Posts Tagged ‘Security’

Wherin Crackers Strike

Monday, October 12th, 2009

Sometimes, even the best of us can get a good lesson in security.

Last week, I found out that my website was attacked by crackers. Notice I use the word ‘crackers,’ not ‘hackers’, because hackers are not crackers, and it’s important to maintain the distinction. From what they left I can tell that they clearly fall in the black-hat camp. If I’d gotten a warning e-mail or a message on my site to tighten my security, I would take it as a reminder to batten down the hatches. But since they just left a juicy payload, I can assume that they’re up to no good.

From looking at the files they left, I can tell they wanted continuing access to the shell account on my web host, and they wanted to do so in secret. Since I work in web programming, I’ve seen my share of more-conspicuous payloads. These are usually surreptitious JavaScript files, plopped at the end of legit PHP scripts to do nasty things. Most of what I’ve seen have been little snippets of code that act as drive-by downloaders, trying to pull malicious executables onto hapless users’ computers. The only thing that my attacker’s payload did was grant PHP execution and shell access. Not damaging to anyone who happens across a compromised site, but potentially damanging to me — it essentially gave them free reign of my SHH account.

I could speculate about what they wanted to do. There are a lot of ways to do nasty things on the web. PHP is web-aware enough to allow them to do as they please and ( assuming they’ve covered their track properly) not get caught, either. But I doubt they were able to get much nastiness accomplished, because they executed their attack sloppily: they dropped their payload in the wrong directory. They put their files one level above my web root, meaning that the scripts were inaccessible over the web. At first I thought they may have found an exploit in my framework to allow access to anything on the filesystem, but after reviewing their code, I can see that this is not the case. I guess they wanted to get in, drop off the files, and get out. They may have even made a second attempt after determining that the first one didn’t work; I found two files with exactly the same code.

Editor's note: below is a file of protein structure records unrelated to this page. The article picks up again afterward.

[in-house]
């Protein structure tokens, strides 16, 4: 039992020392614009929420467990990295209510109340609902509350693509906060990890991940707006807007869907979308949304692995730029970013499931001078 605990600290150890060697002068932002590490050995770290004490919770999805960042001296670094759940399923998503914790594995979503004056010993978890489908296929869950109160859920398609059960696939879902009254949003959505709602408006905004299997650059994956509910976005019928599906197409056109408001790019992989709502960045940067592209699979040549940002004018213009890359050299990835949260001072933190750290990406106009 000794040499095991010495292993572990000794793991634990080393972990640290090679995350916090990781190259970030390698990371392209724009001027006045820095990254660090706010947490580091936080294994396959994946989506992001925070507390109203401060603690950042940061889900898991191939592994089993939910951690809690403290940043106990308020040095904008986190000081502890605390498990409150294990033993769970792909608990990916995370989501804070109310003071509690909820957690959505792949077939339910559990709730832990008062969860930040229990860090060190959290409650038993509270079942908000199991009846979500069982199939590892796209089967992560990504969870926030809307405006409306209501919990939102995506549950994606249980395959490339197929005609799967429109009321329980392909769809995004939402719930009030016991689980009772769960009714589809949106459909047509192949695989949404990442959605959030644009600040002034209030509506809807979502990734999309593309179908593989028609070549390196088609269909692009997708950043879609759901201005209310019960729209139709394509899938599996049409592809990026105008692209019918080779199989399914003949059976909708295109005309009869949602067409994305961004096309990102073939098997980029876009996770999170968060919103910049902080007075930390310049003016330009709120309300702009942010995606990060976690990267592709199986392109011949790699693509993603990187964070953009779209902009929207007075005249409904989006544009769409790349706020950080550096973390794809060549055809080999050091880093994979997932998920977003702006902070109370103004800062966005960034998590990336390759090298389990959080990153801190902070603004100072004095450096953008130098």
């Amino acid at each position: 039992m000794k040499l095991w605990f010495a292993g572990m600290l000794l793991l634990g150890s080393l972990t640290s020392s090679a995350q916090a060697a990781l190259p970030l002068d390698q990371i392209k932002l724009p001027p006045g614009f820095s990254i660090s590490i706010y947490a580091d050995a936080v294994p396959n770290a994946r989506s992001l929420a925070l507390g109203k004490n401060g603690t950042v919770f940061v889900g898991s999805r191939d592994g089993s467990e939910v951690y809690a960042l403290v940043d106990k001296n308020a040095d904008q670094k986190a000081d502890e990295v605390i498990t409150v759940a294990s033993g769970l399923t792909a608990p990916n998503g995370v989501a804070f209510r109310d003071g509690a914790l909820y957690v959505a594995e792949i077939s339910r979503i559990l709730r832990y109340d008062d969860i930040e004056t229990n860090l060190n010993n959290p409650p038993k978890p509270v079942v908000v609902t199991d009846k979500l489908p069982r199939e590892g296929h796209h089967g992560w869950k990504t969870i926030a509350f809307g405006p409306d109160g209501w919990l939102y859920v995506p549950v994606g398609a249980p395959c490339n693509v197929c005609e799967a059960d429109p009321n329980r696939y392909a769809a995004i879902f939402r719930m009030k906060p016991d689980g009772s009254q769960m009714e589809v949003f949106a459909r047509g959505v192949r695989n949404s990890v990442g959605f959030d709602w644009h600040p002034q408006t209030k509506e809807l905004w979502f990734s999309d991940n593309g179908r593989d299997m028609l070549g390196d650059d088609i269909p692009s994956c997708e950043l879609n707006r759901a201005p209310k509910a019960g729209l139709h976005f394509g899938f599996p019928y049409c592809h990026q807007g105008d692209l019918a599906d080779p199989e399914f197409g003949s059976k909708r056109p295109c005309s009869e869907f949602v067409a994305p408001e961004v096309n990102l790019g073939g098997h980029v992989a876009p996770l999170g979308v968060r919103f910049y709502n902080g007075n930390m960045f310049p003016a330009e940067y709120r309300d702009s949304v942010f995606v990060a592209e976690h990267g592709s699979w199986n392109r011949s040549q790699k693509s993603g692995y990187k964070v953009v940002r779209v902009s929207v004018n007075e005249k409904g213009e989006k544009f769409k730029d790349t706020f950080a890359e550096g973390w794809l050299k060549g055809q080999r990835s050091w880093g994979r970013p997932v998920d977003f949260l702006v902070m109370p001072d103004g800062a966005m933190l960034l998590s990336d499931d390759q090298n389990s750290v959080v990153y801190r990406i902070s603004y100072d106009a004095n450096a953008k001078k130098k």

How did they do it? I’m not certain, but I have an idea. The only web app I use is WordPress, and I’m updated to the current version, so this is an unlikely point-of-entry. They would have to know about an exploit that’s not been reported yet, which is possible, but doubtful.

Much more likely is that they managed to guess or sniff my password. I’m the guilty one here, as I was using a simple password that I’ve been using for years, which had little variation, was dictionary-based, and was much too short. In addition to that, I’ve got a webcam at home that posts images fairly frequently (at regular intervals), and it used the same account as my main FTP/Shell account. As you may know, FTP passwords are sent in cleartext, so this was definitely a potential point of entry. Assuming that the password was the point of failure, I’m lucky that they didn’t do more damage, as I used the same password for shell access, MySQL, and even my web control panel, so they theoretically could have locked me out of everything. I’m hypothesizing here, but I’d guess such an attack would be counterproductive; I think they just wanted another remote-control node on the web to carry out any dirty business they happened to think up.

Of course, I took steps to ensure that things are more locked down, starting with changing every password associated with this site. I did this as soon as I found out, and before anything else, to sever any venues they might have had to retaliate against me. Then I checked WordPress for updates, just in case there might have been an exploit I missed. Next, I updated how my webcam saves the periodic images and created a new account specifically for it. Finally, I did a quick review of my code base, making sure they hadn’t left another way to re-gain access. Basically, I pulled down my whole site and did a global search for any of the crackers’ friend functions: eval(), the base64 functions, system() and friends, and file-related functions. I’ve still got to re-upload all the code to feel 100% safe again, but I’m pretty certain that nothing slipped by.